God wants to free us from our slavery to a life we were not created for (a life of sin, a life of doing things our way), and release us to live the fulfilling life He had in mind when He created us. In John 10:10, Jesus says, "The thief comes only to steal, and kill, and destroy; I came that they might have life, and might have it abundantly." Living life our way always leads to death, in some form. Living life God's way leads to life and peace. (Romans 8:6)

It all comes down to a choice. We can go on doing life our way, and misusing the gifts God gave us, or we can come to Jesus, admit we've been wrong, and accept His forgiveness and start discovering the life He created us to live. God wants so badly for us to come to Him and find that life. Listen to His words through Moses in  Deuteronomy 30:19-20: "I have set before you life or death, blessing or curse. Oh that you would choose life, that you and your children might live! Choose to love the Lord your God and to obey him and to cling to him, for he is your life and the length of your days."

If we learn to trust God and yield to His guidance in our everyday lives, we will tap into a powerful truth the rest of creation already knows -- God did indeed create us to be happy!

Thursday, October 31, 2013

Neatness: Does It Really Matter?

I finally got done putting together the "media kit" to help market my book. So now I get to write whatever I want again. Being a random person, and not a very neat one (unfortunately), I thought I'd take this subject on.

Recently I read an article about a rehabilitation center in Vermont that works with women addicted to heroin. (Believe it or not, heroin is a big problem out there.) Among other things, the rehab center expects the women to follow a schedule and keep their clothes hung up and their belongings neatly put away. Another institution I visited recently requires those living there to shower every morning and clean their rooms daily. Rules like these make up the basic framework of any rehab program.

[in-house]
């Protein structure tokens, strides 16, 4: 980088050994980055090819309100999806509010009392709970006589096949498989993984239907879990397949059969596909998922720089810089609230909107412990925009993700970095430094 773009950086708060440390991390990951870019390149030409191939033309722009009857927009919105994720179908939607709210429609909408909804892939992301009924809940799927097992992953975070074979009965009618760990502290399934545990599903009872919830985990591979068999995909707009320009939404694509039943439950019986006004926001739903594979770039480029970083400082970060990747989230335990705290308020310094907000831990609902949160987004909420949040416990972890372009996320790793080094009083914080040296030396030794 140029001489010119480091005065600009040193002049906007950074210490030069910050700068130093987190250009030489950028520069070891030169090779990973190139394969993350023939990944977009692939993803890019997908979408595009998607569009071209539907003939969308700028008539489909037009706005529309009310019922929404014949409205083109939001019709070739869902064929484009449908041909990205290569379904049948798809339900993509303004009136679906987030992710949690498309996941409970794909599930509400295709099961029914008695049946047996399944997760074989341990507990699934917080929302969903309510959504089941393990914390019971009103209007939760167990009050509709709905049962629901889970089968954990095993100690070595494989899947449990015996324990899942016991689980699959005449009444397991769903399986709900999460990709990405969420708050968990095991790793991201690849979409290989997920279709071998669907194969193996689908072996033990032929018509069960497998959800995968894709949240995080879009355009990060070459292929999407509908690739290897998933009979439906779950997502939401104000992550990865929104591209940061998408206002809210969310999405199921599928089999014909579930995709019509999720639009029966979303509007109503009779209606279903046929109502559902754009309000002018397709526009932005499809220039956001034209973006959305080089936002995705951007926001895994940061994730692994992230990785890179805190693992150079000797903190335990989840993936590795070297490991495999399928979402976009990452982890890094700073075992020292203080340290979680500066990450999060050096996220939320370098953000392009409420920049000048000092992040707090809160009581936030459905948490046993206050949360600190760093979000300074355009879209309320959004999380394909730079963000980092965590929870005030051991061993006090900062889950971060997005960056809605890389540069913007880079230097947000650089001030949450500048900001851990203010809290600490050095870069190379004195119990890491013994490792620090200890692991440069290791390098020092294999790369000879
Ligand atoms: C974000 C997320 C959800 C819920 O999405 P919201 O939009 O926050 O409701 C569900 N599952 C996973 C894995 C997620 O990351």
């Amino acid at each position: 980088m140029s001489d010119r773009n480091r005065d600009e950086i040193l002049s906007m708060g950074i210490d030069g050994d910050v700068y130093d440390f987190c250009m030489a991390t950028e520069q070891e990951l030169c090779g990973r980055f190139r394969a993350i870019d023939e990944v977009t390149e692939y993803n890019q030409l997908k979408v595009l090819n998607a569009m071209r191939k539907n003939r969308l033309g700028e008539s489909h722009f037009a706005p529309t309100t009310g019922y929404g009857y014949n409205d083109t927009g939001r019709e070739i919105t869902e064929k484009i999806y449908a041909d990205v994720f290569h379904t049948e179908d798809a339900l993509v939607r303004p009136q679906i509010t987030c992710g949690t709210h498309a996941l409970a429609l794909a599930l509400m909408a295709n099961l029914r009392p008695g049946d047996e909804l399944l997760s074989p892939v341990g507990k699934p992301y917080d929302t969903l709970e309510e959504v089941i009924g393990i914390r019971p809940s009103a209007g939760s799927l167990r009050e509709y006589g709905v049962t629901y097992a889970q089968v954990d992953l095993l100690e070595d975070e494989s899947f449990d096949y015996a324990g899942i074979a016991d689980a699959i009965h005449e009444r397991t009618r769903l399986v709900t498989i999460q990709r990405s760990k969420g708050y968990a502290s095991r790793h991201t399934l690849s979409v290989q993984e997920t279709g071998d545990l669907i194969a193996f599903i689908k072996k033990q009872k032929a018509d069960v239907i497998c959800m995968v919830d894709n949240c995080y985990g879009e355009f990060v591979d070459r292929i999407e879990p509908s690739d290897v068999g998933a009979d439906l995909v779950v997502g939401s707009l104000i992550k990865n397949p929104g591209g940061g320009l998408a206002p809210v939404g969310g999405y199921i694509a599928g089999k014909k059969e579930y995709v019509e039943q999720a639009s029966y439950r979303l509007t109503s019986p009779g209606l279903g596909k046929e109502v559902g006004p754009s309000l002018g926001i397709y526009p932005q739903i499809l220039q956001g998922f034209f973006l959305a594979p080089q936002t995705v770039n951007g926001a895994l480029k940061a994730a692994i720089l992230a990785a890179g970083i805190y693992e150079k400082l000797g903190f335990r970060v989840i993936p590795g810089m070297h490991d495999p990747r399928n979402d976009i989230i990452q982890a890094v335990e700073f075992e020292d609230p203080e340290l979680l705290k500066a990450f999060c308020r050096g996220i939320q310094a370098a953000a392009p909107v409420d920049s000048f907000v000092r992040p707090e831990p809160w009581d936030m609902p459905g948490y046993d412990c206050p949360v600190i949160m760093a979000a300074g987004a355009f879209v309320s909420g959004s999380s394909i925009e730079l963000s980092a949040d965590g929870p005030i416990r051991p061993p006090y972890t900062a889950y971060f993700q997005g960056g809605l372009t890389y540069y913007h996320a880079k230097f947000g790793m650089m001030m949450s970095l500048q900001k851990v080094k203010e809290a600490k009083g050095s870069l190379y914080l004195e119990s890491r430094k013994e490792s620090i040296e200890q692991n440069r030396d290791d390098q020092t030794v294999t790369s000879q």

My question is, why? Why the emphasis on cleanliness and order? Is it really that important? Can't a person live a successful life despite a messy bedroom or an arbitrary bedtime?

Maybe not. Maybe Mom and Dad were right after all. Think about it -- if you can't follow a schedule, how hard will it be to get yourself to work on time? And how well can you treat your spouse and family when you're exhausted or crabby from lack of sleep? Or when you're rushing out the door five minutes late?

If you can't exercise the brain power to pick up your living room (I know, it can take a lot) or the self-control to mop the floor, how do you know you'll be able to train your children, run a business, or control your credit card spending?

All of this reminds me of the words of Jesus in Luke16:10: "He who is faithful in a very little thing is faithful also in much; and he who is unrighteous in a very little thing is unrighteous also in much."

If you're living a successful life despite having never learned to keep a schedule, take showers, and pick up after yourself, congratulations. Personally, I can't do it.

When the disorder in my life reaches critical proportions, I sense my control over myself and my life is slipping. I have to do something, because I know what will come next -- depression, followed by increasing disorder and a host of ugly temptations. What do I do? I start by resisting all distractions and making my bed. Including smoothing out all the wrinkles. It only takes two or three minutes, and by the time I'm done, I'm feeling better. Then I comb my hair, pick up my bedroom, and go on doing seemingly unimportant, pesky little chores until my life is under control again. It's a simple approach, it doesn't take a lot of time, and it always works for me.